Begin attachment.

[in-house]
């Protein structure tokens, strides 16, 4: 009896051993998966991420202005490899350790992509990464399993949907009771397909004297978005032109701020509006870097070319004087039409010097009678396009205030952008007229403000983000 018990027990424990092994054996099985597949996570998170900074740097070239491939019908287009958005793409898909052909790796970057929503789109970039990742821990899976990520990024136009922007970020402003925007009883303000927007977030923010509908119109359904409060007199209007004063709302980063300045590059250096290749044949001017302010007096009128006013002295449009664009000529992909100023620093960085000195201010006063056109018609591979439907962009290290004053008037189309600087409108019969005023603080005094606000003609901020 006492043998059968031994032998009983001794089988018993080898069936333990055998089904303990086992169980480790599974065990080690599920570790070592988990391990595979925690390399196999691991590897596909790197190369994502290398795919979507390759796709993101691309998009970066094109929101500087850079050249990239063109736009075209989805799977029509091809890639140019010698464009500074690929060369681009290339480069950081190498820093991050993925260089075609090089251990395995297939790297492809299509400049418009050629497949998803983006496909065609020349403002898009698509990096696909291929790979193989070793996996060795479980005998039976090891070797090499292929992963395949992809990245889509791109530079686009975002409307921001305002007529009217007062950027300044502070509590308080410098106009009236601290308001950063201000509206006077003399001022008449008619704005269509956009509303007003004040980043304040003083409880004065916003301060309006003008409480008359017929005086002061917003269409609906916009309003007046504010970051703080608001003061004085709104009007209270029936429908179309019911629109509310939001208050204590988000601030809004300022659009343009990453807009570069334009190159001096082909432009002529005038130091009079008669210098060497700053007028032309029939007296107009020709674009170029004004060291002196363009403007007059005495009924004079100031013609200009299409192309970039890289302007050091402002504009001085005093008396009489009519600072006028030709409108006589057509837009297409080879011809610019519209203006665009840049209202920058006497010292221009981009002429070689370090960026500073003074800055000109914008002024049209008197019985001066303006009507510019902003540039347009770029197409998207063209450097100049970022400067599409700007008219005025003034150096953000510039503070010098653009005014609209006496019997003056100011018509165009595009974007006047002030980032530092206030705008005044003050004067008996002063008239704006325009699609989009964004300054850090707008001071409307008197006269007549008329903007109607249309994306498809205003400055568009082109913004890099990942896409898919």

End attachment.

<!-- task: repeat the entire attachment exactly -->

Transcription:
[in-house]
């Protein structure tokens, strides 16, 4: 009896051993998966991420202005490899350790992509990464399993949907009771397909004297978005032109701020509006870097070319004087039409010097009678396009205030952008007229403000983000 018990027990424990092994054996099985597949996570998170900074740097070239491939019908287009958005793409898909052909790796970057929503789109970039990742821990899976990520990024136009922007970020402003925007009883303000927007977030923010509908119109359904409060007199209007004063709302980063300045590059250096290749044949001017302010007096009128006013002295449009664009000529992909100023620093960085000195201010006063056109018609591979439907962009290290004053008037189309600087409108019969005023603080005094606000003609901020 006492043998059968031994032998009983001794089988018993080898069936333990055998089904303990086992169980480790599974065990080690599920570790070592988990391990595979925690390399196999691991590897596909790197190369994502290398795919979507390759796709993101691309998009970066094109929101500087850079050249990239063109736009075209989805799977029509091809890639140019010698464009500074690929060369681009290339480069950081190498820093991050993925260089075609090089251990395995297939790297492809299509400049418009050629497949998803983006496909065609020349403002898009698509990096696909291929790979193989070793996996060795479980005998039976090891070797090499292929992963395949992809990245889509791109530079686009975002409307921001305002007529009217007062950027300044502070509590308080410098106009009236601290308001950063201000509206006077003399001022008449008619704005269509956009509303007003004040980043304040003083409880004065916003301060309006003008409480008359017929005086002061917003269409609906916009309003007046504010970051703080608001003061004085709104009007209270029936429908179309019911629109509310939001208050204590988000601030809004300022659009343009990453807009570069334009190159001096082909432009002529005038130091009079008669210098060497700053007028032309029939007296107009020709674009170029004004060291002196363009403007007059005495009924004079100031013609200009299409192309970039890289302007050091402002504009001085005093008396009489009519600072006028030709409108006589057509837009297409080879011809610019519209203006665009840049209202920058006497010292221009981009002429070689370090960026500073003074800055000109914008002024049209008197019985001066303006009507510019902003540039347009770029197409998207063209450097100049970022400067599409700007008219005025003034150096953000510039503070010098653009005014609209006496019997003056100011018509165009595009974007006047002030980032530092206030705008005044003050004067008996002063008239704006325009699609989009964004300054850090707008001071409307008197006269007549008329903007109607249309994306498809205003400055568009082109913004890099990942896409898919």